The epic plains and arid deserts of Central Asia have witnessed some of the greatest migrations, as well as many of the most transformative developments, in the history of civilization Christoph Baumer s ambitious four volume treatment of the region charts the 3000 year drama of Scythians and Sarmatians Soviets and transcontinental Silk Roads trade routes and the transmission of ideas across the steppes and the breathless and brutal conquests of Alexander the Great and Chinghiz Khan Masterfully interweaving the stories of individuals and peoples, the author s engaging prose is richly augmented throughout by color photographs taken on his own travels For all the complexity of the history, Dr Baumer, a noted authority on Central Asia, never loses sight of the sweeping grandeur of its overall setting Volume 1 focuses on the geography of the area now occupied by present day Kazakhstan, Uzbekistan, Turkmenistan, Kyrgyzstan, Tajikistan, northern Afghanistan, western and central Mongolia and parts of southern Russia and northern China Discussing the changing climates of the Palaeolithic, Mesolithic, Neolithic and Bronze Ages, the author explores subjects as diverse as glacial retreat the invention of the wheel the legendary Cimmerians and s Hellenism and Zoroastrianism and the Oxus Treasure Future volumes will explore the later historical periods of the region....
|Title||:||The History of Central Asia: The Age of the Steppe Warriors|
|Number of Pages||:||479 Pages|
|File Size||:||685 KB|
|Status||:||Available For Download|
|Last checked||:||21 Minutes ago!|
The History of Central Asia: The Age of the Steppe Warriors Reviews
This is two books in one. The first is a picture book with lotsa pretty pictures on heavy paper. It weighs over 5 pounds and is 20 inches wide when opened, so about the only way to read it is to put it on a table and stand up. As usual, the pictures do not add much to the text. The second book is volume one of a four-volume history of central Asia. Like many archeologists, Baumer often buries the narrative inside discussions of tombs and pots. Grousset and Sinor are somewhat better, but the history of Central Asia is too complex for anyone to make it look simple. I would borrow it from a library but I am not sure I would buy it. That said, it often has more information than the usual sources, but you need to work with the index, which is excellent.
Actually, I'm Jim Bates, Katie's husband. The book is a good reference and source book for non specialists (like myself). One of its virtues is the emphasis on geography and climatology as determinants of events in the prehistory and history of Central Asia. The seemingly never to end discussions of burial practices and grave goods can seem tiresome, but if you don't resist them and go with the flow, the reward will be enhanced skill for dealing with this kind of material and development of a base in common sense for these methods of reconstructing history. Shaky as it is, its all there is for times, places and people. I credit the author with pausing from time to time to sum up, but the book needs a lot more of this kind of text. It would be going too far to characterize it as a "data dump." but more than once the thought occurred to me.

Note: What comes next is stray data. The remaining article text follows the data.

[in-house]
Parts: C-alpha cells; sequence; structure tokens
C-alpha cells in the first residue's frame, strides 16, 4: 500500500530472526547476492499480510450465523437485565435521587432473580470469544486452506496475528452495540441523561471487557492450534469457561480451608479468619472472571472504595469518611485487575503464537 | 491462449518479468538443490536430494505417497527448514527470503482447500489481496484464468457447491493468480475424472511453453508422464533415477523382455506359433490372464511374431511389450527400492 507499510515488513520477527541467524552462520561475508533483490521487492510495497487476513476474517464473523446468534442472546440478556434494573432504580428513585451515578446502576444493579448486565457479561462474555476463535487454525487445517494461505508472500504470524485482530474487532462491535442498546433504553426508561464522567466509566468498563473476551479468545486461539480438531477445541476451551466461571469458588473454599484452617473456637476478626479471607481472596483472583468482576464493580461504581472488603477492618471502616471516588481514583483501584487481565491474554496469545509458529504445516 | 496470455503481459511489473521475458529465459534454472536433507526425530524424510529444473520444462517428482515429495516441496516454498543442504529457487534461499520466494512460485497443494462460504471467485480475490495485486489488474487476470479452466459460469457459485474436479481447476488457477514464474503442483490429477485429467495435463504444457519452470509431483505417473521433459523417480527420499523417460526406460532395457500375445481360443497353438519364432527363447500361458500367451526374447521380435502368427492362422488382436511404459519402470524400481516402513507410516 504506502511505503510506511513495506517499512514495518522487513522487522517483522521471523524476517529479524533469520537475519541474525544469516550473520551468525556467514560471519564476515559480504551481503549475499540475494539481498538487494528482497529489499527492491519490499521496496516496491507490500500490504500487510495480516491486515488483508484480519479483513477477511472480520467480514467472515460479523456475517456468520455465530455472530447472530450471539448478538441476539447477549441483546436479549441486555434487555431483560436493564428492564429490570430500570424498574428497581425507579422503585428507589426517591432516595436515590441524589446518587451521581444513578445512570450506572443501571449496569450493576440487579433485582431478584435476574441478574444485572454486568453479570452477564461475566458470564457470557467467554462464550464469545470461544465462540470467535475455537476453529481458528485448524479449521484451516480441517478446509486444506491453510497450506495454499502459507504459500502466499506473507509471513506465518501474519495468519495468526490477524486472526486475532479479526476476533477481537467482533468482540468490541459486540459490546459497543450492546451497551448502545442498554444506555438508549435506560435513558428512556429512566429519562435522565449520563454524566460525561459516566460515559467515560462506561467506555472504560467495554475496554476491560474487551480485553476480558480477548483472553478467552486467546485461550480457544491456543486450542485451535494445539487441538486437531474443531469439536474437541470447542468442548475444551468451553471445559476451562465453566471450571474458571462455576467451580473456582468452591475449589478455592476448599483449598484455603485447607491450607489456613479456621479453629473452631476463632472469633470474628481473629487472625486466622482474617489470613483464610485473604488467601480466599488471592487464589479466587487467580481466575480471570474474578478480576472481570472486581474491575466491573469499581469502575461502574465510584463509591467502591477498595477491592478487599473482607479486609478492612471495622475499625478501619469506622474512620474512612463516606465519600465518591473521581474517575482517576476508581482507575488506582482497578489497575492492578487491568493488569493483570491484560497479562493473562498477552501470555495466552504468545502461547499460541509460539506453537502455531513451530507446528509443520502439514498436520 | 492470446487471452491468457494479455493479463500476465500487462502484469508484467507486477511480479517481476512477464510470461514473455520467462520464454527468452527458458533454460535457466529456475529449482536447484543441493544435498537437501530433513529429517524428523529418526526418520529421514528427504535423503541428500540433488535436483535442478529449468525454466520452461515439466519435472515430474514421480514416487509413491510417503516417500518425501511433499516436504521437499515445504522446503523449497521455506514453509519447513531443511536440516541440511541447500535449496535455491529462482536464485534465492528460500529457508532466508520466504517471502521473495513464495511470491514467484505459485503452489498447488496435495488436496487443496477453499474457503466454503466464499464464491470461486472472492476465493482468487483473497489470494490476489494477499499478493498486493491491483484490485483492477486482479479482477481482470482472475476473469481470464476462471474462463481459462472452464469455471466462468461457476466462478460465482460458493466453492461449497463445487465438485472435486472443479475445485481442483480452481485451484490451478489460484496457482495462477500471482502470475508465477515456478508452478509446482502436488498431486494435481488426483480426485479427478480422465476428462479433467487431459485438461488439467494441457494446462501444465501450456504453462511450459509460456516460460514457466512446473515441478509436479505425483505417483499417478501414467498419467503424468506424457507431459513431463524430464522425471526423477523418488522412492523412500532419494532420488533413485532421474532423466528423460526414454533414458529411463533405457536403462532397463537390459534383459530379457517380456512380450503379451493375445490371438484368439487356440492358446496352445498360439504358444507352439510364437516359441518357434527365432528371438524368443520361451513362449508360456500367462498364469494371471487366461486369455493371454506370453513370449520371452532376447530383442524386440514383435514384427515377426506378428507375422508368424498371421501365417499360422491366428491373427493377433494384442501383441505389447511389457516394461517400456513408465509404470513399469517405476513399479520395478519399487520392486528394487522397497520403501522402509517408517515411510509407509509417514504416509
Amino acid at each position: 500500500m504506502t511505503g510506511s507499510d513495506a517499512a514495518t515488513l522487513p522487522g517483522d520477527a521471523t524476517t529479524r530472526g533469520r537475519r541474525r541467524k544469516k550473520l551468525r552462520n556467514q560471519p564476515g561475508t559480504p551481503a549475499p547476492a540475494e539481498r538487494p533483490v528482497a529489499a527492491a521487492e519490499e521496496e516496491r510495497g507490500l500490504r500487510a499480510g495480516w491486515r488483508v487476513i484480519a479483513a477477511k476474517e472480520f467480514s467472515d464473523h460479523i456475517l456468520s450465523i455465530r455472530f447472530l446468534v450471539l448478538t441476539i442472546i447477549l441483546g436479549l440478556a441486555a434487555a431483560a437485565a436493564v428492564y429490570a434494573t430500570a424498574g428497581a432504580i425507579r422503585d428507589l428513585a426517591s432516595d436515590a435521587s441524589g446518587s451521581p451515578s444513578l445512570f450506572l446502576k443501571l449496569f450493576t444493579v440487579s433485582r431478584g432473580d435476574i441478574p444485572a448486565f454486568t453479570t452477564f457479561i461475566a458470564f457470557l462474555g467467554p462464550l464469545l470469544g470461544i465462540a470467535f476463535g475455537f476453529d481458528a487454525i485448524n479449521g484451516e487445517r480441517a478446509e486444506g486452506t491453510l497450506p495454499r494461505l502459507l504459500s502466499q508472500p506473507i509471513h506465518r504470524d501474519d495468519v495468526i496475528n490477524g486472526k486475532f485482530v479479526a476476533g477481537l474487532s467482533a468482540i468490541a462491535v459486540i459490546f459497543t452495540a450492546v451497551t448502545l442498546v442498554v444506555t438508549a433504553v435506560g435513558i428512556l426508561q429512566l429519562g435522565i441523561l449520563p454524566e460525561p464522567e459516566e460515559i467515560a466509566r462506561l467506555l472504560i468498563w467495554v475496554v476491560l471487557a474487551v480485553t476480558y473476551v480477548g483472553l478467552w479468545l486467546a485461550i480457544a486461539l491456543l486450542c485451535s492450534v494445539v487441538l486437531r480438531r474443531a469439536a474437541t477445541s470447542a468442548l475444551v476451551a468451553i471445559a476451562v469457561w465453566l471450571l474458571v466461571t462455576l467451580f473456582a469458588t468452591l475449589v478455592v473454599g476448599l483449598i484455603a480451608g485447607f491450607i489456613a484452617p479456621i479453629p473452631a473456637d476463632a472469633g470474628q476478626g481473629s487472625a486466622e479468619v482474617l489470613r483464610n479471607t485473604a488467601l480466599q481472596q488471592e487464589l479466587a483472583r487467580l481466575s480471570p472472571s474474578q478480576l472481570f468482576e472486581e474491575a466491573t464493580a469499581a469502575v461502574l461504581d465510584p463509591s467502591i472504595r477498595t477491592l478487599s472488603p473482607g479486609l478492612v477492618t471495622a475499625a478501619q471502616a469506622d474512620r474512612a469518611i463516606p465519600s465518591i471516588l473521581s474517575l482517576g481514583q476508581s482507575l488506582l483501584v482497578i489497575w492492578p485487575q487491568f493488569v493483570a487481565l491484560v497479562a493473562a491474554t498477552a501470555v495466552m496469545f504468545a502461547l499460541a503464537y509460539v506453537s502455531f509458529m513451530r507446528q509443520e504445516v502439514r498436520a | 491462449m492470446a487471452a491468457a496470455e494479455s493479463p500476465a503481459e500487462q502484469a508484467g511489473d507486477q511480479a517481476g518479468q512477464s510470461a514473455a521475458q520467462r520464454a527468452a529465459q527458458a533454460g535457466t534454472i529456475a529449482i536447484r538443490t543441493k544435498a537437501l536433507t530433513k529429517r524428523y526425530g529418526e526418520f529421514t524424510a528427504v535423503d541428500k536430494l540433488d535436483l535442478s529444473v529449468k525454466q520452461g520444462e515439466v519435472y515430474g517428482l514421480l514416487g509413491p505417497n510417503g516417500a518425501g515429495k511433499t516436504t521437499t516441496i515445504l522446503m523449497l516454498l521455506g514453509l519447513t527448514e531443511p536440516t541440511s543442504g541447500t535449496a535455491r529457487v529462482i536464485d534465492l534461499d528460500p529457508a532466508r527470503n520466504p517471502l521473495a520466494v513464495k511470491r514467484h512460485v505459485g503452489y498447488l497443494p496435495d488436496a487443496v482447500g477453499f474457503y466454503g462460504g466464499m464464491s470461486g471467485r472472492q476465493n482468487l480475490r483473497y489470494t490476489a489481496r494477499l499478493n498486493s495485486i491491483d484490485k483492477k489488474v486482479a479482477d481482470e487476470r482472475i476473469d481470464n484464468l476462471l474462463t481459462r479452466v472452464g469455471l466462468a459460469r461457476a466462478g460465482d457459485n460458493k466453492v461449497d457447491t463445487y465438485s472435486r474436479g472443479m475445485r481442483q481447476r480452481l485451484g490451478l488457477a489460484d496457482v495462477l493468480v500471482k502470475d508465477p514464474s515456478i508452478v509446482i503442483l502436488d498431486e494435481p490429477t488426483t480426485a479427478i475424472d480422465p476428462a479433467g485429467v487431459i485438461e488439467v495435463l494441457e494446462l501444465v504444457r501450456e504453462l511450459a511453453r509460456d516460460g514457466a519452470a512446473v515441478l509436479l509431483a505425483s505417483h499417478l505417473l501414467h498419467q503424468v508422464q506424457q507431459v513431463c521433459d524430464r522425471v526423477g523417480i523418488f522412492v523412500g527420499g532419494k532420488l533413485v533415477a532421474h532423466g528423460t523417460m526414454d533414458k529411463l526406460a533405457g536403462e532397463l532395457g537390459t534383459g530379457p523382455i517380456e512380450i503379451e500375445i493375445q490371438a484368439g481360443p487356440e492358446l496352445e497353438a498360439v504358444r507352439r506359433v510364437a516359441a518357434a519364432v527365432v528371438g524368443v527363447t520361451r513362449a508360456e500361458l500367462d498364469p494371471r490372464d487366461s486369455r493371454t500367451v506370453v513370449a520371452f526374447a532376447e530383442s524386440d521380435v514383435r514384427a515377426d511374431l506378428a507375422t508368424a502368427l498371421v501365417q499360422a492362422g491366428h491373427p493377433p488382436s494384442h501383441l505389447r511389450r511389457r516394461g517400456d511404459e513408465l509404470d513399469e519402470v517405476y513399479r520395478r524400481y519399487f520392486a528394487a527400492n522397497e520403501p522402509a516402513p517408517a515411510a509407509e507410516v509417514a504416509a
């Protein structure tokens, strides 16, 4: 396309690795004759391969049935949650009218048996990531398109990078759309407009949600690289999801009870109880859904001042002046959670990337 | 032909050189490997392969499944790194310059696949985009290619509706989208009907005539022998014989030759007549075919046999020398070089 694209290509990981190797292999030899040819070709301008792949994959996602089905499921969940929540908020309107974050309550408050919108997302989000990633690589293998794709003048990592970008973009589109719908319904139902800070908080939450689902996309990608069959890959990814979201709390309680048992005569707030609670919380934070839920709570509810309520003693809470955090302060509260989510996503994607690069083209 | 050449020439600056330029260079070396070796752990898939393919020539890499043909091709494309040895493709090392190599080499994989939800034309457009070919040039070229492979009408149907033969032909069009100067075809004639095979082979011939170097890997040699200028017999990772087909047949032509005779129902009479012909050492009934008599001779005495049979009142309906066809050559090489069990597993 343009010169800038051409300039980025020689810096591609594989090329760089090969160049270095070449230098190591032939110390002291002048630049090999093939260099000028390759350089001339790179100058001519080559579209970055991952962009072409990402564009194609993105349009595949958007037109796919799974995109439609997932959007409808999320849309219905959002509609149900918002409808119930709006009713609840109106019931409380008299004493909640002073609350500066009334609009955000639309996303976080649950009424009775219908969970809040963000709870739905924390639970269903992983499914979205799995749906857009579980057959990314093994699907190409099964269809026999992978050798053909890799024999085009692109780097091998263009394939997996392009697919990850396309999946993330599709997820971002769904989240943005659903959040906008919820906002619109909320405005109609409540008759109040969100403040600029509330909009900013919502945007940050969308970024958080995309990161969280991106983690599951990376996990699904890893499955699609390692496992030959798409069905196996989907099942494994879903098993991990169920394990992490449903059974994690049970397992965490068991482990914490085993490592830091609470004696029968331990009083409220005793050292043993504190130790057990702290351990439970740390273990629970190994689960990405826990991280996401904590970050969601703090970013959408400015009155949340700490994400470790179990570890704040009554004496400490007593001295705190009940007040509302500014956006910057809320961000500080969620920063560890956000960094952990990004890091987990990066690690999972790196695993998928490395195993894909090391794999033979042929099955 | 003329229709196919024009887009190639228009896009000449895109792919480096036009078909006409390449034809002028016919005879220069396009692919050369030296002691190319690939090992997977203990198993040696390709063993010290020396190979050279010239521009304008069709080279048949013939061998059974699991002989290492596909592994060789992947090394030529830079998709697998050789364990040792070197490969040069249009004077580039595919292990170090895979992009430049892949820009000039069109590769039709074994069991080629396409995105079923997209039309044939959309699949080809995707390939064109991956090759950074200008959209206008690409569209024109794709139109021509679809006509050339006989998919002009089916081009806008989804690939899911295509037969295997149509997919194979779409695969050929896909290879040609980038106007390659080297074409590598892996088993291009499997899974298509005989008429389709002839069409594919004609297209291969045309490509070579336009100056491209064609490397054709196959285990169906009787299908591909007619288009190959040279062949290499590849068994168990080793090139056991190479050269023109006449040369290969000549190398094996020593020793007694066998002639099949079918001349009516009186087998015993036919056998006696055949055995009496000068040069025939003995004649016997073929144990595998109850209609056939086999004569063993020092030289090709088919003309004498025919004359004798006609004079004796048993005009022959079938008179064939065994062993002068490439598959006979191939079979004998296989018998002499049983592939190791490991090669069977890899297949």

Wonderful pictures, text a bit light but effective in giving essential details without a lot of complexity not needed in such a coffee table book still with some academic value.
The illustrations are worth the price. But I wouldn't call this history. It's hopping from one grave to another. I have gotten half way through and will probably finish as I paid so much for it. I wouldn't buy it again.
This is the first book in a new limited history of the Asian steppes and its people. I like it and look forward to the rest of the series of books.
Well done book on subject
Excellent story of the lives of ancient civilisations and people in parts of the world that are seldom covered for readers limited to the English language like me. Hundreds of beautiful coloured pictures of ruins, artefacts and maps to liven up the text and add context. Highly recommended to anyone interested in the earliest centuries of the buffer zone between East and West. Volume 2 is equally good.